There is something about this city that inspires me to walk and take the bus and ride my bike. Maybe it is that there is so much to do in such close proximity, or maybe it is that everyone else is doing the same, or maybe it's just the annoying parking.
I set out on my bike this afternoon with plans for chai, a pedicure, and maybe Ethiopian, and 13 miles of pedaling later, I had done all three.
That might have been a little ambitious, considering that my bike rides lately have been a mile or two.
But on a day when the sun comes out unexpectedly, how could I resist?
I found the chai place by googling "best chai [Gone West]." It was a tiny little box of a place in a nearby area where I rarely find myself. I sat outside in the sunshine at a little picnic table with spicy tea in a mug whose handle was the arm of a monkey dangling on the front of the porcelain.
I had my toes painted turquoise at the salon, a friendly place back in my own neighborhood. An older woman came in as my pedicure was finishing up, and she exhausted me even in the few minutes I heard her give endless precise directions about the color of the polish and the brand of polish and cutting her ingrown toenails correctly and oh could she see a few more colors before she decides? and isn't this one maybe too old and it will be clumpy?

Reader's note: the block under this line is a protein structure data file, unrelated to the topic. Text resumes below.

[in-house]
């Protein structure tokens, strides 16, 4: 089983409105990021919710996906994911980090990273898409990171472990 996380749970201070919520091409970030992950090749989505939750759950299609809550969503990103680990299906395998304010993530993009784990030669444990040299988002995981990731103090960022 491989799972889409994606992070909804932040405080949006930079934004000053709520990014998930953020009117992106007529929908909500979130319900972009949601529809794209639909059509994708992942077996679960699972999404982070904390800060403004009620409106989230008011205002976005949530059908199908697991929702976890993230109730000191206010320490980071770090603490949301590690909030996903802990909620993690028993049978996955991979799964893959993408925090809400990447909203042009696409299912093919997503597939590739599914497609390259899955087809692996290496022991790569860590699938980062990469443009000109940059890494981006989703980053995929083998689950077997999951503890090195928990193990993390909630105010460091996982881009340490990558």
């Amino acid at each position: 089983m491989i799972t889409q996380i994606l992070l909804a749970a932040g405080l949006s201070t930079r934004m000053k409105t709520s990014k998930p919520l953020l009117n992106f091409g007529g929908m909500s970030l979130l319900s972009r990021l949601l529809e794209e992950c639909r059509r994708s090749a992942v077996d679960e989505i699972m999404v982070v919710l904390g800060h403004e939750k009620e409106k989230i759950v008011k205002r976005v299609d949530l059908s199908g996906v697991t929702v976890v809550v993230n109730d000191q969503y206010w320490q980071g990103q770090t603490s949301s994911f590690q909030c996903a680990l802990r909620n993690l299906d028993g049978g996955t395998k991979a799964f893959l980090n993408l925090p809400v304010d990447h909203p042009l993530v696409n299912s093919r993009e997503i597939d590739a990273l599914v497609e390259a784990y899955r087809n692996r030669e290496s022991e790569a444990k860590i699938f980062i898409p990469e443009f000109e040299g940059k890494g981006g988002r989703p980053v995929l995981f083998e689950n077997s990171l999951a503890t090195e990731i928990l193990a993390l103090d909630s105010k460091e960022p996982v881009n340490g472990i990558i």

It was a relief to leave her behind and get on my bike to head to Ethiopian, five miles away.
My friend D. met me for Ethiopian, and I ate ravenously. Breakfast was so long ago. I kept telling myself not to eat, this afternoon, in anticipation of Ethiopian food, and it was worth the wait. We ordered three sauces between us (the four sauces last time were, we agreed, a little excessive). We were delightfully full of delicious food.
But never too full for the ice cream cart across the street.
I rode home in the failing evening light, standing up on my pedals on the hills, feeling so very happy to be alive and to be here and to be now.